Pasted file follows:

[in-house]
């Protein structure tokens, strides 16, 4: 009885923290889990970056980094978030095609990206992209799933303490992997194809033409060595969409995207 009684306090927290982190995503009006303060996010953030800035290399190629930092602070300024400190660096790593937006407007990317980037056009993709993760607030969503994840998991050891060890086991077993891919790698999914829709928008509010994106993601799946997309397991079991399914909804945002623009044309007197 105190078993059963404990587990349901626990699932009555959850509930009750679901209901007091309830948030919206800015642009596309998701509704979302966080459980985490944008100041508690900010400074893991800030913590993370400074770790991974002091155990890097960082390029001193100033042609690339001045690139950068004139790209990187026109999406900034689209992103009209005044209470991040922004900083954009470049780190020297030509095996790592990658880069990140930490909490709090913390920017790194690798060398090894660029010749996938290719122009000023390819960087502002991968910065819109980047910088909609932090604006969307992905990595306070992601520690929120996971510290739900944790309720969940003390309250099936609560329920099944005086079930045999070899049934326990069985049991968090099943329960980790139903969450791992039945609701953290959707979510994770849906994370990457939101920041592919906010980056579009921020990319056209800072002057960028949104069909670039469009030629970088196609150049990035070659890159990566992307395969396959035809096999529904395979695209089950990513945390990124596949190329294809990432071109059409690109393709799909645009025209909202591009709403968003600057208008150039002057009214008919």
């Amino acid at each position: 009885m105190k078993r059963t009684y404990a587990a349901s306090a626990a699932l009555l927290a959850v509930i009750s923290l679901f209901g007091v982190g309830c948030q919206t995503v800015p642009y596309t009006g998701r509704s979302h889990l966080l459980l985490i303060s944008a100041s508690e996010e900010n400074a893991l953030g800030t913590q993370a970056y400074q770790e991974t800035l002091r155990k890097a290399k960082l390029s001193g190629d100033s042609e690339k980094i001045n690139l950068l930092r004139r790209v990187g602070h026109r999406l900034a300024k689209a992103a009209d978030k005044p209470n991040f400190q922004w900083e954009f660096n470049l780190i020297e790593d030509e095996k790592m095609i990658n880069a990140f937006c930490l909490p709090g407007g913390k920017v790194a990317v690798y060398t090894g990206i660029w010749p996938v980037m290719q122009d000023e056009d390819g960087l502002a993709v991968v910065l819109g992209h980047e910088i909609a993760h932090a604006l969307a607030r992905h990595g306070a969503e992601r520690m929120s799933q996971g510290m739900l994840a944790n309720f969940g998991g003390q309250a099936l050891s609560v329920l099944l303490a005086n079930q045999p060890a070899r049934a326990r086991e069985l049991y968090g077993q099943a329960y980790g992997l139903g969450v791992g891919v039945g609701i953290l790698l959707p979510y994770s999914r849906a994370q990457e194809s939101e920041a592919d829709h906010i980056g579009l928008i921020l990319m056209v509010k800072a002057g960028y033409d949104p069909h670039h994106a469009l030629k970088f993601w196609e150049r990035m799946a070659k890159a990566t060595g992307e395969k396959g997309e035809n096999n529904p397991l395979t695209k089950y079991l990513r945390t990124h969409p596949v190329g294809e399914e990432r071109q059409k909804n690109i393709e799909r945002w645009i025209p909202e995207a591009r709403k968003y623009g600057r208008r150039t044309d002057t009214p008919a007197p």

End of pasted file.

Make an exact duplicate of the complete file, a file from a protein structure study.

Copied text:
[in-house]
């Protein structure tokens, strides 16, 4: 009885923290889990970056980094978030095609990206992209799933303490992997194809033409060595969409995207 009684306090927290982190995503009006303060996010953030800035290399190629930092602070300024400190660096790593937006407007990317980037056009993709993760607030969503994840998991050891060890086991077993891919790698999914829709928008509010994106993601799946997309397991079991399914909804945002623009044309007197 105190078993059963404990587990349901626990699932009555959850509930009750679901209901007091309830948030919206800015642009596309998701509704979302966080459980985490944008100041508690900010400074893991800030913590993370400074770790991974002091155990890097960082390029001193100033042609690339001045690139950068004139790209990187026109999406900034689209992103009209005044209470991040922004900083954009470049780190020297030509095996790592990658880069990140930490909490709090913390920017790194690798060398090894660029010749996938290719122009000023390819960087502002991968910065819109980047910088909609932090604006969307992905990595306070992601520690929120996971510290739900944790309720969940003390309250099936609560329920099944005086079930045999070899049934326990069985049991968090099943329960980790139903969450791992039945609701953290959707979510994770849906994370990457939101920041592919906010980056579009921020990319056209800072002057960028949104069909670039469009030629970088196609150049990035070659890159990566992307395969396959035809096999529904395979695209089950990513945390990124596949190329294809990432071109059409690109393709799909645009025209909202591009709403968003600057208008150039002057009214008919």
């Amino acid at each position: 009885m105190k078993r059963t009684y404990a587990a349901s306090a626990a699932l009555l927290a959850v509930i009750s923290l679901f209901g007091v982190g309830c948030q919206t995503v800015p642009y596309t009006g998701r509704s979302h889990l966080l459980l985490i303060s944008a100041s508690e996010e900010n400074a893991l953030g800030t913590q993370a970056y400074q770790e991974t800035l002091r155990k890097a290399k960082l390029s001193g190629d100033s042609e690339k980094i001045n690139l950068l930092r004139r790209v990187g602070h026109r999406l900034a300024k689209a992103a009209d978030k005044p209470n991040f400190q922004w900083e954009f660096n470049l780190i020297e790593d030509e095996k790592m095609i990658n880069a990140f937006c930490l909490p709090g407007g913390k920017v790194a990317v690798y060398t090894g990206i660029w010749p996938v980037m290719q122009d000023e056009d390819g960087l502002a993709v991968v910065l819109g992209h980047e910088i909609a993760h932090a604006l969307a607030r992905h990595g306070a969503e992601r520690m929120s799933q996971g510290m739900l994840a944790n309720f969940g998991g003390q309250a099936l050891s609560v329920l099944l303490a005086n079930q045999p060890a070899r049934a326990r086991e069985l049991y968090g077993q099943a329960y980790g992997l139903g969450v791992g891919v039945g609701i953290l790698l959707p979510y994770s999914r849906a994370q990457e194809s939101e920041a592919d829709h906010i980056g579009l928008i921020l990319m056209v509010k800072a002057g960028y033409d949104p069909h670039h994106a469009l030629k970088f993601w196609e150049r990035m799946a070659k890159a990566t060595g992307e395969k396959g997309e035809n096999n529904p397991l395979t695209k089950y079991l990513r945390t990124h969409p596949v190329g294809e399914e990432r071109q059409k909804n690109i393709e799909r945002w645009i025209p909202e995207a591009r709403k968003y623009g600057r208008r150039t044309d002057t009214p008919a007197p």